A sign on Paquet Hall boasts that it is “the first and still the finest berthing” at Pearl Harbor. The three-story Bachelor Enlisted Quarters, built in a U-shape to enclose a palm-lined courtyard, survived the December 7 surprise attack 70 years ago to become a cherished part of the base’s history. This year, the 1927 building was crowned for a role in the U.S. military’s future, when 1,064 solar photovoltaic modules were installed on its rooftop.
It is part of a $15 million, 2.4-megawatt solar installation covering five buildings at what is now known as Joint Base Pearl Harbor-Hickam. Unveiled this summer (although final wiring was expected to continue late into the year), the project is part of the Pentagon’s ambitious effort to get 25 percent of its energy from renewable sources by 2025.
Hawaii is a fitting place to seek energy alternatives, and not just because of opportunity to harvest “the wash of sunlight” over Oahu, in the words of Ben Santarris, spokesman for the system’s manufacturer, SolarWorld, who blogged about the installation earlier this year. Hawaii has the highest electricity prices in the United States, about three times the national average. As an island it must import all of its fuel, and nearly three-quarters of its electricity is generated by dirty and expensive oil. (Petroleum is used for less than 1 percent of electricity generation on the U.S. mainland.)
It’s been a tough year for solar energy. SolarWorld, the company that built the solar PV arrays now at Pearl Harbor, and the largest maker of conventional solar panels in the United States, closed its California factory this fall; it blames unfair competition from China. And a company now at work on a separate solar project at the Pearl Harbor base, SolarCity, saw its effort to obtain a federal loan guarantee for the project collapse in the wake of the Solyndra scandal.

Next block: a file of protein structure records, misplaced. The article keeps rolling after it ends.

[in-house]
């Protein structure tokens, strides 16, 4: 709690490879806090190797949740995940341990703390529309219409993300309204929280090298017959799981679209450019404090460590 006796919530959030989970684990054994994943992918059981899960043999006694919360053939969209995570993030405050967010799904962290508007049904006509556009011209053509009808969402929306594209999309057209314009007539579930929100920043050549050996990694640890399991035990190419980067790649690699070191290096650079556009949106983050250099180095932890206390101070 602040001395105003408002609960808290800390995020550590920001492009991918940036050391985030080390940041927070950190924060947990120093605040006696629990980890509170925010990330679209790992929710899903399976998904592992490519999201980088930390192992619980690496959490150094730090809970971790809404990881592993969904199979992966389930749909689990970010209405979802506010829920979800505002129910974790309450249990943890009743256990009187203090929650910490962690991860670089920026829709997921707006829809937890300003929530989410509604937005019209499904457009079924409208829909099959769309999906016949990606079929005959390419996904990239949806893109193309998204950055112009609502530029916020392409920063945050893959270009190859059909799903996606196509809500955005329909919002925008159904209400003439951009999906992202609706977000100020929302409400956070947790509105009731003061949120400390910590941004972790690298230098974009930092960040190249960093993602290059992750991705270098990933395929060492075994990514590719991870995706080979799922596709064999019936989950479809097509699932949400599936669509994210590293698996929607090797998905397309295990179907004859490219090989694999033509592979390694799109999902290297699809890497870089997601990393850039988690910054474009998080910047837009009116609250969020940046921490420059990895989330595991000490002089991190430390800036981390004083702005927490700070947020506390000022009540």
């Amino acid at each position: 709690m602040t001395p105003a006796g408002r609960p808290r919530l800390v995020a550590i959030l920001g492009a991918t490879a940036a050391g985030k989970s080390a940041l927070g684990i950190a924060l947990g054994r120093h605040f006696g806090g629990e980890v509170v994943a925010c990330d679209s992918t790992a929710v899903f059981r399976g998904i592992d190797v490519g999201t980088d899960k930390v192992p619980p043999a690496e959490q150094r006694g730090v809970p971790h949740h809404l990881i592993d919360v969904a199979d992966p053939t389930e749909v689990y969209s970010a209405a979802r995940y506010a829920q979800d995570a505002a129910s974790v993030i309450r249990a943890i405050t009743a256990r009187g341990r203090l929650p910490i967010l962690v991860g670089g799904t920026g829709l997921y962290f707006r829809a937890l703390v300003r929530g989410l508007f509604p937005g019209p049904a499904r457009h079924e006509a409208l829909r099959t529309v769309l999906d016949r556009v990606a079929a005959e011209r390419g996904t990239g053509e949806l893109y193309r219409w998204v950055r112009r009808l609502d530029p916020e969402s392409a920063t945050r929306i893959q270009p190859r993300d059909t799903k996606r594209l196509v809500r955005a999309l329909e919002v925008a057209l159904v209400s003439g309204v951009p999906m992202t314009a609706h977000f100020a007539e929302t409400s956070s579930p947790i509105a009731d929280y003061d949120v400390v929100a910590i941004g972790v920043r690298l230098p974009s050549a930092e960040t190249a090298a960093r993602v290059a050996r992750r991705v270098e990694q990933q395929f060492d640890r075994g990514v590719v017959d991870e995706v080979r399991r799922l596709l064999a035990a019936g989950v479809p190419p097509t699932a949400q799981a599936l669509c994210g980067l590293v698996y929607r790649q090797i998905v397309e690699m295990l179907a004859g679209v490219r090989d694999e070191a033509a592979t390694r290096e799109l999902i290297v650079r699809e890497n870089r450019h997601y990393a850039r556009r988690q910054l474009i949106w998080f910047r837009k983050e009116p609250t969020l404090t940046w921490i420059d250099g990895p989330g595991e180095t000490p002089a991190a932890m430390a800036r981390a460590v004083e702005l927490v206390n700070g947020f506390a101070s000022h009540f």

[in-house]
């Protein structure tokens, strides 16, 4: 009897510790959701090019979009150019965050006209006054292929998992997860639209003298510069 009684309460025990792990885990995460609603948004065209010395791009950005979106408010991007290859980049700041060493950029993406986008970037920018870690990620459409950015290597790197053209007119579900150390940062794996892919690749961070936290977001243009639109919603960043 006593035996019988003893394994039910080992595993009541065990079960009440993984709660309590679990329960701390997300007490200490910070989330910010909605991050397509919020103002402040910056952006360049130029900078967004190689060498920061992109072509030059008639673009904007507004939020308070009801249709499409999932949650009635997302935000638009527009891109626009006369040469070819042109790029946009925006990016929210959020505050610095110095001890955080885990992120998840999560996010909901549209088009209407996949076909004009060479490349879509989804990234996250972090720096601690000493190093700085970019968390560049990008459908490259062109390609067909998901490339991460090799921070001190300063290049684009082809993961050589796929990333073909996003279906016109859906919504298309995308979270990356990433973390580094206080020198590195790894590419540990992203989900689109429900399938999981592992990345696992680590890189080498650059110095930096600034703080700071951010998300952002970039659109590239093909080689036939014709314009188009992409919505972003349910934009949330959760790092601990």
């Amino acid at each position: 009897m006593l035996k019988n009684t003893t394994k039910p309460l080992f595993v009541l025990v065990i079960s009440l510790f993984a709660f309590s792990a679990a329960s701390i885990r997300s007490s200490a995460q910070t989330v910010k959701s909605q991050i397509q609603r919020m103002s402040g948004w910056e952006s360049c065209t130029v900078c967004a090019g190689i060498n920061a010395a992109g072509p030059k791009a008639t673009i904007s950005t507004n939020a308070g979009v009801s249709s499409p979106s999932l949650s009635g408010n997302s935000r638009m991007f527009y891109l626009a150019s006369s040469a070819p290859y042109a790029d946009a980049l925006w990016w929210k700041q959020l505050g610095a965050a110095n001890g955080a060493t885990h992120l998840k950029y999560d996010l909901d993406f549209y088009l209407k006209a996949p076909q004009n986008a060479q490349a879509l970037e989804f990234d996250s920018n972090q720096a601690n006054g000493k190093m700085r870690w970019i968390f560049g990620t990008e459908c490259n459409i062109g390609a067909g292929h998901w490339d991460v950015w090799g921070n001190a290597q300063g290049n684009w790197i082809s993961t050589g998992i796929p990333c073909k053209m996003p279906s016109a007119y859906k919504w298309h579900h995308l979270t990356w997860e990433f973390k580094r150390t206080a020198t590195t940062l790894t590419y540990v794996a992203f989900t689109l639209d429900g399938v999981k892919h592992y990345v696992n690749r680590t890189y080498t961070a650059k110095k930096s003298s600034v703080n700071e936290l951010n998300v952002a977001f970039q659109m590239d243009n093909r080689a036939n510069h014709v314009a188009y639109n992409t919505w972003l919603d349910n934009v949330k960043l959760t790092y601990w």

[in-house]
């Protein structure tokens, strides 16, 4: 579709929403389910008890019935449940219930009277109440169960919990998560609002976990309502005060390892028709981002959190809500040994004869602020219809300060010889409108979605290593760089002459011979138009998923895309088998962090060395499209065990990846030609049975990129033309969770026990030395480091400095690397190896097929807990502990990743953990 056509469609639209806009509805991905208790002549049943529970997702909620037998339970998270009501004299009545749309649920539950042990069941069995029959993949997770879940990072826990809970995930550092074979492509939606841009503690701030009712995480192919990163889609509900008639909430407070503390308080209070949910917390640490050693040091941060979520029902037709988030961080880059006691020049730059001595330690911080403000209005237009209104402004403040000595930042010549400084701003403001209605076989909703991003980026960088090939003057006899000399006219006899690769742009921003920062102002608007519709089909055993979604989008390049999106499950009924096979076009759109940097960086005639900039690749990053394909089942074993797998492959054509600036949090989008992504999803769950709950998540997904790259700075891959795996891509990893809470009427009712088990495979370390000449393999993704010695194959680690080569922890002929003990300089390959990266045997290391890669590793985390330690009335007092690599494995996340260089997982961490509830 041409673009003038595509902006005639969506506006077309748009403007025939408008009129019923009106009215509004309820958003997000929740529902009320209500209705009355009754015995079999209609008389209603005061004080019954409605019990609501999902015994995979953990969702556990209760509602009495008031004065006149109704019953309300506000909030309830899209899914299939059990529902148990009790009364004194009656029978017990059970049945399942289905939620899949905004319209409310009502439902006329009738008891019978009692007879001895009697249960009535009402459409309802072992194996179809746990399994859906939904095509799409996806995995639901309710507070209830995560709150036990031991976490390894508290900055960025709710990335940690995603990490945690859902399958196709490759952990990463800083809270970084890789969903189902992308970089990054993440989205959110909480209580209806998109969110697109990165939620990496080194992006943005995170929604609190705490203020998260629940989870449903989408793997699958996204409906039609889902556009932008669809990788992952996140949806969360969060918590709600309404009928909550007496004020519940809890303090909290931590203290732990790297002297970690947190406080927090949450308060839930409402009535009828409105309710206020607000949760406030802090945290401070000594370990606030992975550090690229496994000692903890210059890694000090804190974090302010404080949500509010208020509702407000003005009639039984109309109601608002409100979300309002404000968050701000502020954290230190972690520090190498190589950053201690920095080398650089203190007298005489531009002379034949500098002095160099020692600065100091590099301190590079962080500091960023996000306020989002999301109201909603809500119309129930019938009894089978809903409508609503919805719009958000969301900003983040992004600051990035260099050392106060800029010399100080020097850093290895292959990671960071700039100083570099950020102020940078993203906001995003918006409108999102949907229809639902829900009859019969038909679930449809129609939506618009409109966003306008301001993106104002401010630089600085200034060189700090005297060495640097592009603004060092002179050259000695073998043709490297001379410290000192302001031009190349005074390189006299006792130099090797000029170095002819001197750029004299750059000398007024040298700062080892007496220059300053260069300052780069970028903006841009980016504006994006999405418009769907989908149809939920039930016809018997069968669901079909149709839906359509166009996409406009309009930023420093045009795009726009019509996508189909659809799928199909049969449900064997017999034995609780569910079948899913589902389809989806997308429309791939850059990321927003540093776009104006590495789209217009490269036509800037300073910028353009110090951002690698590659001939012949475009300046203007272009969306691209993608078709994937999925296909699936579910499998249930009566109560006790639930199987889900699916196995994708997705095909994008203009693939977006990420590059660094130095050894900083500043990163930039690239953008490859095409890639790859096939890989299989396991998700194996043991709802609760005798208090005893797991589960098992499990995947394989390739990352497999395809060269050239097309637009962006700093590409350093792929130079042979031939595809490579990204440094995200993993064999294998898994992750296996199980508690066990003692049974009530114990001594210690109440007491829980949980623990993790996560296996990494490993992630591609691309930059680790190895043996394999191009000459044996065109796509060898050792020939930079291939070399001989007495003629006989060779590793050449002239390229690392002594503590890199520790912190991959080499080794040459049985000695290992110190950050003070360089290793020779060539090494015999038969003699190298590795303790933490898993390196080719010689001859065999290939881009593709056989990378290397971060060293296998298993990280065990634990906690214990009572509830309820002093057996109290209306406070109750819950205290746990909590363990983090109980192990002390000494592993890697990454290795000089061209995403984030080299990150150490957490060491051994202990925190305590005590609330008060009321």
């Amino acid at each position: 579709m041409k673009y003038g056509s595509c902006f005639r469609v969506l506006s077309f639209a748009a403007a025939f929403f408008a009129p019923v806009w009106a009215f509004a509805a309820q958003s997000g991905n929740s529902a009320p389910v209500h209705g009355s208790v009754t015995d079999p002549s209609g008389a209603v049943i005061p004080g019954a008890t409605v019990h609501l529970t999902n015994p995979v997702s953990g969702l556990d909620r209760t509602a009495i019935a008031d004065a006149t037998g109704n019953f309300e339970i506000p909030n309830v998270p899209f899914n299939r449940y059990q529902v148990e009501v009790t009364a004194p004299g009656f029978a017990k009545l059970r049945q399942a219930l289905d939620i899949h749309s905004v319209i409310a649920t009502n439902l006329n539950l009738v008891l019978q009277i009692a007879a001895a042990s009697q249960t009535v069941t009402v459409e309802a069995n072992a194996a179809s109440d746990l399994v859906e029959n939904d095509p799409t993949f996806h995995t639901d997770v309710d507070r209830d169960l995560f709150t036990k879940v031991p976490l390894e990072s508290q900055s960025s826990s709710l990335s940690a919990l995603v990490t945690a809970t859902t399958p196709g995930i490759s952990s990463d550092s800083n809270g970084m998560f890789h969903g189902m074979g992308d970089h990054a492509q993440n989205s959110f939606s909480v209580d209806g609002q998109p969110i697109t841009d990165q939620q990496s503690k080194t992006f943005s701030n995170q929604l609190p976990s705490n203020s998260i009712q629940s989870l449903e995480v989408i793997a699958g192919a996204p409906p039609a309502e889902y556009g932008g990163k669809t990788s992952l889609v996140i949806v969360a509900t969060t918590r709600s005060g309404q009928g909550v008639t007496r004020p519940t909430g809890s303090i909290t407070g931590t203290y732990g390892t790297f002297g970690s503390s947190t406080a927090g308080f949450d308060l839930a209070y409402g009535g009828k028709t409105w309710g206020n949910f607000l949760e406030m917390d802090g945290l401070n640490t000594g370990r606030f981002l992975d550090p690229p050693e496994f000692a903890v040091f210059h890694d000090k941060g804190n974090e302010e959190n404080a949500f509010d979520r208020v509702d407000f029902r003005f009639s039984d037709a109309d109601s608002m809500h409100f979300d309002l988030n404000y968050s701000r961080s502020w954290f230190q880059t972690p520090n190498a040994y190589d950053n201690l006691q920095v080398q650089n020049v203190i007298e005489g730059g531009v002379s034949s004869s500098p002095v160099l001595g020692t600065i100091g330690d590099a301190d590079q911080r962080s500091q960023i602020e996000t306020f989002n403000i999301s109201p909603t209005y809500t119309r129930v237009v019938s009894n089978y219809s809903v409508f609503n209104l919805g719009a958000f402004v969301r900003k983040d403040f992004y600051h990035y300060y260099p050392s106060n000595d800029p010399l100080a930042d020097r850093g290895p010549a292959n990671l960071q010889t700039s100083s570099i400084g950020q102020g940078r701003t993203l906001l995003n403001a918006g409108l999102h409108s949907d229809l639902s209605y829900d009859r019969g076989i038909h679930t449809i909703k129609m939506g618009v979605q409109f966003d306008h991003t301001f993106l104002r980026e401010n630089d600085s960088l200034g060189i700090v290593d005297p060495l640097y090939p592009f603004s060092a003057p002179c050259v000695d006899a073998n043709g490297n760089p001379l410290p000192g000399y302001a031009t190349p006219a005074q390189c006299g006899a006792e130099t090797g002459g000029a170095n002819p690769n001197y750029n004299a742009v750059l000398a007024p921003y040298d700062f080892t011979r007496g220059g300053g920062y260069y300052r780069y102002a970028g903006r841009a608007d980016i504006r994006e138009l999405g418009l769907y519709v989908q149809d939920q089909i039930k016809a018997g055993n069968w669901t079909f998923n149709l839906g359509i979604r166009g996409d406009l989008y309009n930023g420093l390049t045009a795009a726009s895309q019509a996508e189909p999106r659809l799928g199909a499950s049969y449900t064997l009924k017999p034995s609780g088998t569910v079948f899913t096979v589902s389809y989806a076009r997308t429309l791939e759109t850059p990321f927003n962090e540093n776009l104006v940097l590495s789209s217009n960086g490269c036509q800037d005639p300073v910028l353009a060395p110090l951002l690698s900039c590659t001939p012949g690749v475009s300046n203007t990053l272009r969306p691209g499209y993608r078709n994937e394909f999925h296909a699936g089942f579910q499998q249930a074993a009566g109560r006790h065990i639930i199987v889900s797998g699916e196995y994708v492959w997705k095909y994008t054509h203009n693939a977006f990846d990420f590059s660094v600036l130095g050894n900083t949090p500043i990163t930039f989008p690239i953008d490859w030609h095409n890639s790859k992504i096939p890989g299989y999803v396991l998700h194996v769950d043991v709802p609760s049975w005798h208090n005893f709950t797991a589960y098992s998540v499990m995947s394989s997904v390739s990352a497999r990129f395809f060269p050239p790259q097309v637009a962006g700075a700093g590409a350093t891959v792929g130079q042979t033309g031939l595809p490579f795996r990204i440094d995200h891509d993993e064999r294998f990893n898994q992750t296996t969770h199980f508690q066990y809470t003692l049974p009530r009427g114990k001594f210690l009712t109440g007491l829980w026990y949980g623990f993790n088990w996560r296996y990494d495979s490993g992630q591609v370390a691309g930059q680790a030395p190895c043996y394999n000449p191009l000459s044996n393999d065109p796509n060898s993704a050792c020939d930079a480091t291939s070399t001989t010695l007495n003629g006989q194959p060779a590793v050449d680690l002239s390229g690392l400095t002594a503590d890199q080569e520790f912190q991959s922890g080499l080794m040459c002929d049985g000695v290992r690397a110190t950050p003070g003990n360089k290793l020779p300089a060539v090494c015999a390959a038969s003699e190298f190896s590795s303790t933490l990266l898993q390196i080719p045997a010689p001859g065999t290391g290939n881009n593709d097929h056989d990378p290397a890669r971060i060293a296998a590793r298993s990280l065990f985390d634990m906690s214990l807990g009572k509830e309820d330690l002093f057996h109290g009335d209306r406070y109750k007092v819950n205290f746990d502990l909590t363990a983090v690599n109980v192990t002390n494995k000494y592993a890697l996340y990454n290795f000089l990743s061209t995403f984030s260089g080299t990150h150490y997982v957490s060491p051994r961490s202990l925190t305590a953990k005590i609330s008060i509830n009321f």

But the anniversary of Pearl Harbor also is an appropriate time to contemplate why the military and others are making the effort—fraught with difficulty, setbacks and expense—to cut reliance on fossil fuels. Japan’s overwhelming oil dependence on the United States was a festering issue in the run-up to war, and the de facto oil embargo imposed by the Roosevelt administration in the summer of 1941 is viewed by historians as a key event on the path to December 7.
In 2011, the U.S. military, the nation’s largest energy consumer, has taken a leading role on clean energy as a matter of security. Secretary of the Navy Ray Mabus has often remarked that the United States would never rely on the world’s most volatile countries to design, produce or provide its weapons. “But in buying oil from these places we give them some say in whether our ships will sail or whether our airplanes will fly,” he says.
SolarCity eventually was able to put together financing for its SolarStrong project, a plan to provide 300 megawatts of solar power to up to 120,000 military housing units around the country. It is expected to be the largest residential solar photovoltaic project in U.S. history, and the first phase is already underway at a site accustomed to having a place in the nation’s annals, Pearl Harbor.
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